In response to the 1/16/2015 post, “Common Assessment Reflection,” a old school LYS Superintendent writes:

LYS Nation,

What to do with common assessment data?  What a question.  And a good answer was provided.  But I think Cain’s response can be substantially expanded.  First, keep in mind there is a big difference between data and information.  I have seen too many schools collect data and gather no information. That is called DRIP: Data Rich, Information Poor.

So, what’s the difference?  Data turns into information when it changes adult practice as well as the very structure of your school.  Cain’s approach to using common assessment data to improve instruction is an excellent start.  Also, his suggestion to use common assessment data to address the weakest SE’s identified by the common assessments is also very valid, and is an example of turning data into information.

Still, there is more information that can be squeezed out of the common assessment.  In our district, common assessments are one of several factors that drive our support and intervention program (RTI). 

RTI Level 1 might be interventions; in class, pull-outs and/or push-ins for a short period of time in order to intervene on the specific deficiencies identified in specific children.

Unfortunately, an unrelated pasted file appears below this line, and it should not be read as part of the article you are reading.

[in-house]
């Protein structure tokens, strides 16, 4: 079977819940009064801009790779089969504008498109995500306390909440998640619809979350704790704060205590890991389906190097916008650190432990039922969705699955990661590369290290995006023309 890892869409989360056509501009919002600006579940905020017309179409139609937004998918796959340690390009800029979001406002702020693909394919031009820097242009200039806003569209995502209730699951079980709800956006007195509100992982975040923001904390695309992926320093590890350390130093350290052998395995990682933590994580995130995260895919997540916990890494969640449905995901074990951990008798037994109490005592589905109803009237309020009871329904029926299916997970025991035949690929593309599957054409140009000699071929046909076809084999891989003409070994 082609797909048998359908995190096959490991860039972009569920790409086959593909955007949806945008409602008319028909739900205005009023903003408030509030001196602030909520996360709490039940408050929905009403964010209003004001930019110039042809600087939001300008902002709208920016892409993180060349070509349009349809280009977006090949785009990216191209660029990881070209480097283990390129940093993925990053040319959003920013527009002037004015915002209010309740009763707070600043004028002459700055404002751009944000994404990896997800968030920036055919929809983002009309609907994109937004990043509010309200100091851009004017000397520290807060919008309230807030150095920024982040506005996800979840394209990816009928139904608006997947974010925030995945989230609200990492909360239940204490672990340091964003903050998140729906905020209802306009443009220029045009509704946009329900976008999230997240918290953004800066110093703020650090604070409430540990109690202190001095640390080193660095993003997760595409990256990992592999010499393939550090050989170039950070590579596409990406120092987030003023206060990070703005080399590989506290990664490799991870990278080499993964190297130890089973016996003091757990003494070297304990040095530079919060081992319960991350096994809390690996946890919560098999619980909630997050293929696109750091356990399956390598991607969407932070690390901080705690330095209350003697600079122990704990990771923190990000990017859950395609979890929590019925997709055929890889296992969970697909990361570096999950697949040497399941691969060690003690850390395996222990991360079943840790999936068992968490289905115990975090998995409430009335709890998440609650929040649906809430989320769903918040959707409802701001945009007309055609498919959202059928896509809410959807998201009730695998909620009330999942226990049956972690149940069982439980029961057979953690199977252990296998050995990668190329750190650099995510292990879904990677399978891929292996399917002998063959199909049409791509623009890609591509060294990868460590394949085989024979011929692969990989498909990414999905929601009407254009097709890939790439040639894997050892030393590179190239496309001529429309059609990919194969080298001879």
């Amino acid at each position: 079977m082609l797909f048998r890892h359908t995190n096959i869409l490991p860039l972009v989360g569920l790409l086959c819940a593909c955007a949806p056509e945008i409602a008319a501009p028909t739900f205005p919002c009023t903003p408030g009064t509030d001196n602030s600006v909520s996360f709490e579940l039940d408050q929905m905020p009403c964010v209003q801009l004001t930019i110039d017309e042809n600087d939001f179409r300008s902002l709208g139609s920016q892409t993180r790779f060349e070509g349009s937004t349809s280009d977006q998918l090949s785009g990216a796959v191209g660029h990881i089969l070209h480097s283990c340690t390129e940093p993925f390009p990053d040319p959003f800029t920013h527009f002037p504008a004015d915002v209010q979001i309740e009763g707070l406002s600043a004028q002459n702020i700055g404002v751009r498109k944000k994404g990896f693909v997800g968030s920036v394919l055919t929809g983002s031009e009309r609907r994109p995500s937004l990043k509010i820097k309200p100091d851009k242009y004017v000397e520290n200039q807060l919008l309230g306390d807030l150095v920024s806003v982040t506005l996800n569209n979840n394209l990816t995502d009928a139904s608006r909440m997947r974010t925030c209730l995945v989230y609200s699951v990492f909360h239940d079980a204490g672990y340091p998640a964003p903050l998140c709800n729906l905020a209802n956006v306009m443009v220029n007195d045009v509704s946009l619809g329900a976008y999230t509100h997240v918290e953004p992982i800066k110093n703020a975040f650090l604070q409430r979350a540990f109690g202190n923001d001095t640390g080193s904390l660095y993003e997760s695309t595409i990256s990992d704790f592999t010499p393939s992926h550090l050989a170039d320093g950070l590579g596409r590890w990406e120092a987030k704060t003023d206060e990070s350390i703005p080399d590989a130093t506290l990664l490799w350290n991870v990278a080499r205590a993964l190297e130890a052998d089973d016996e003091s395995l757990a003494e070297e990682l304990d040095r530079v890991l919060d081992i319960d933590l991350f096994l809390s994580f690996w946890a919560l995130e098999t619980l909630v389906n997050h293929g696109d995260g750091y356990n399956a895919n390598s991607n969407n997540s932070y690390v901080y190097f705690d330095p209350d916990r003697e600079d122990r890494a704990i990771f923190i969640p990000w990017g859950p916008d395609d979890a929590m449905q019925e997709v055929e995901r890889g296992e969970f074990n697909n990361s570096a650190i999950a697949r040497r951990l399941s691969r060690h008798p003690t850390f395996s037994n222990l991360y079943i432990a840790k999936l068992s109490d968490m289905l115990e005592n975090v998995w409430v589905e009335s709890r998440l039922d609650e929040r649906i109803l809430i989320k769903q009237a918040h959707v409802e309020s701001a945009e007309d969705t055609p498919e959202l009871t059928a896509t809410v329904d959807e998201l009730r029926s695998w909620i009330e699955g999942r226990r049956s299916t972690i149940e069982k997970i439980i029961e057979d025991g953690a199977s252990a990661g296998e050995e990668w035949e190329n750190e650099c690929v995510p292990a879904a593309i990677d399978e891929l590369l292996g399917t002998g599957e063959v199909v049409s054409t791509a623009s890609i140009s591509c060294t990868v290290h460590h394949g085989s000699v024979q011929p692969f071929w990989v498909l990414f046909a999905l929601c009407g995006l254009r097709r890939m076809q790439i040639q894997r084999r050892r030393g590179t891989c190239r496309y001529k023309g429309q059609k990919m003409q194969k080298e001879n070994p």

Level 2 may last longer and involves some contact with a specialist.  Maybe a special education teacher works with the child for an hour a day for a few weeks, one on one (yes, even if the child is not special education). 

Level 3 results in heavy support, all year long.  In Level 3, the child will work with specialists as well as regular education teachers.  We have RTI classes built into the schedule across the district so we can adjust the child’s schedule in order to meet identified needs.  Before and after school tutorials are not a part of our formal plan.  Our theory: if you don’t get it done during the regular school day, it probably won’t happen.

Think. Work. Achieve. Your turn…

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